Anyone remotely political felt emotionally invested in the Nov. 7 elections. As the results came in through the afternoon and into the night, I found myself elated at times but disconcerted at others. On the national level, I welcomed the inroads the Democrats made in Congress (especially in the House). A single party can only juggle every branch of government before it gets cocky, does something extravagant, and loses hold of one.
I was, however, more ambivalent about the results of our state election. Of the thirteen initiatives on the ballot, some key propositions I favored failed to pass.
Proposition 87, the “energy/oil tax” initiative, was shot down by a slim majority of about 55 percent of state voters. This result made it clear that California is divided, or perhaps ambivalent, about leading America in the fight against our nation’s oil dependency.
So what did this noble proposition have working against it besides the Chamber of Commerce and the oil companies? Well, for one thing, that fear-inspiring word “tax.”
The opponents of this proposition just about made it their entire platform to convince Californians that the severance tax of 1.5-6 percent, which would have funded research and production for alternative energy, as well as offered incentives for consumers to purchase alternative energy vehicles, would be passed on to the gas-guzzling driver. This omen, called so because it is blatantly superstitious, ignores the proposition’s inherent safeguards against such a tax transfer.
The other major, and perhaps more plausible, argument against 87 claimed the new tax would have forced California oil refineries to buy out-of-state oil untaxed by 87, which would have in turn entrenched us deeper within our dependency on Middle East oil. The problem with this argument is that not only is California already heavily dependent on Middle Eastern oil (42 percent of the oil California consumes comes from overseas and much of that, in turn, comes from Saudi Arabia and Iraq), but we can expect to remain so as long as this fear of short-term problems so pervades the political climate that it renders us impotent to do anything about it.
And then there was Proposition 89, a campaign finance reform initiative that would have created a Fair Political Practices Commission that would have taxed corporations and financial institutions for most of the $200 million annually that would have been allocated for “public funding of political campaigns for state elected officials,” according to initiative statute.
Money speaks louder than the public interest. Powerful special interest groups buy our elected representatives and few of us, wherever we reside on the political spectrum, would pretend otherwise. But as with Proposition 87, opponents of 89 successfully used the scary T-word to cast an ominous shadow over the initiative, claiming Californians would be taxed hard to fund slimy campaigns and shameful political advertisements.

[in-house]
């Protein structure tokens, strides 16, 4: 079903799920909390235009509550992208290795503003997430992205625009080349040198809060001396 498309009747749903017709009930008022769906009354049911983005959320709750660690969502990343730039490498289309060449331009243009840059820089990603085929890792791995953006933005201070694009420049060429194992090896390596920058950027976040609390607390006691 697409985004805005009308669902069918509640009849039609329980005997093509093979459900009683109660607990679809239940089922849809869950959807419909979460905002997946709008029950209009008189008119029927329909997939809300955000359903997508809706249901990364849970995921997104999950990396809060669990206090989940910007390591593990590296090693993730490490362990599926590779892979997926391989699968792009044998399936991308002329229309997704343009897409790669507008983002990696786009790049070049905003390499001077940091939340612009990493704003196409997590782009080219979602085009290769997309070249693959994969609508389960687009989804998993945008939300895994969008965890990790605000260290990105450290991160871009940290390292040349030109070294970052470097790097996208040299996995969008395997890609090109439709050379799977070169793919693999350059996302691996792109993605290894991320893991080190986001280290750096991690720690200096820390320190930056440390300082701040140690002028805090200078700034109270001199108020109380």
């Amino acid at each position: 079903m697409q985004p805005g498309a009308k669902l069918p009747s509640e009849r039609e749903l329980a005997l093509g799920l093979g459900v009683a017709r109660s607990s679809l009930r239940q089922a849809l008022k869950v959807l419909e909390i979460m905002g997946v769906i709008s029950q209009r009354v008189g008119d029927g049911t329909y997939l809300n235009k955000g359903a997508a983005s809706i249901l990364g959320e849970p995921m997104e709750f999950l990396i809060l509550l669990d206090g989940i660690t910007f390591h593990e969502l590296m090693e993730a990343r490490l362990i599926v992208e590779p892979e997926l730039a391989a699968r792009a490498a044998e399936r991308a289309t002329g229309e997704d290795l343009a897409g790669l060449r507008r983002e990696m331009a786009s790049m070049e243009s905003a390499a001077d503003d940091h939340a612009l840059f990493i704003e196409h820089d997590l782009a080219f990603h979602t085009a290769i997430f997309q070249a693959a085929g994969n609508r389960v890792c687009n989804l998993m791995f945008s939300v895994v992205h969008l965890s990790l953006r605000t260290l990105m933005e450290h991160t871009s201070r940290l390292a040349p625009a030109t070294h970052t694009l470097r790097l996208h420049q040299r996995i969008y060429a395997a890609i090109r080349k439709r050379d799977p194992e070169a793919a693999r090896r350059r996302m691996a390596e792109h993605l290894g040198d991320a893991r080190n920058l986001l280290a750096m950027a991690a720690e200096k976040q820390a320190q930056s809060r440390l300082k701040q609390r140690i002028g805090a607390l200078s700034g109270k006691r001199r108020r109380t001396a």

In the end, Proposition 89 was KO’d by voters. The opponent was formidable and better trained, so having entertained the idea that 89 could muster enough strength to be victorious made this onlooker blush.
But before I sound too bitter, I did welcome the results of two other ballot outcomes.
Proposition 83 passed with the blessing of more than 70 percent of Californian voters. The new law will stiffen penalties for violent and habitual sex offenders and child molesters, requires them to wear a GPS monitor, and bar convicted offenders from living in a 2,000-mile zone around schools and parks.
The argument against this one was worth consideration but was ultimately not convincing. Relatives or acquaintances of the child commit 80 percent of sex crimes against children, opponents said. If this is the case, residency restrictions may only, at best, offer a lukewarm improvement of child-safety laws.
But the law does more than create an invisible boundary around playgrounds and schools. It will stiffen penalties for dangerous criminals who threaten the most vulnerable members of our society and will grant law enforcement more leeway to prevent further crimes by way of the monitoring system.
Perhaps the most controversial initiative was Proposition 85, which would have restricted “unemancipated” minors from getting an abortion until 48 hours after the physician notifies the minor’s parents or legal guardians. The proposition was defeated by 54 percent of state voters. I voted with the majority, though perhaps for different, and perhaps politically incorrect, reasons.
I do not believe abortion is murder (though I differ in opinion on late-term abortion), infanticide, or an irredeemable sin, as the anti-abortion groups characterize it as, so the most I can be convinced of against 85 is the question of whether parents have to right to know what their children are up to. That right to know, of course, has to be weighed against the problems that would ultimately follow if more and more children were forced to raise children they were unwilling to have and care for just so we can keep a moral standard that considers abortion murder.
Overall, the election was split down the middle, with almost half of the 13 propositions being defeated and more than half being victorious. There will be more bonds for social work and smokers no doubt can sigh a breath of relief, not to mention smoke, when they light up.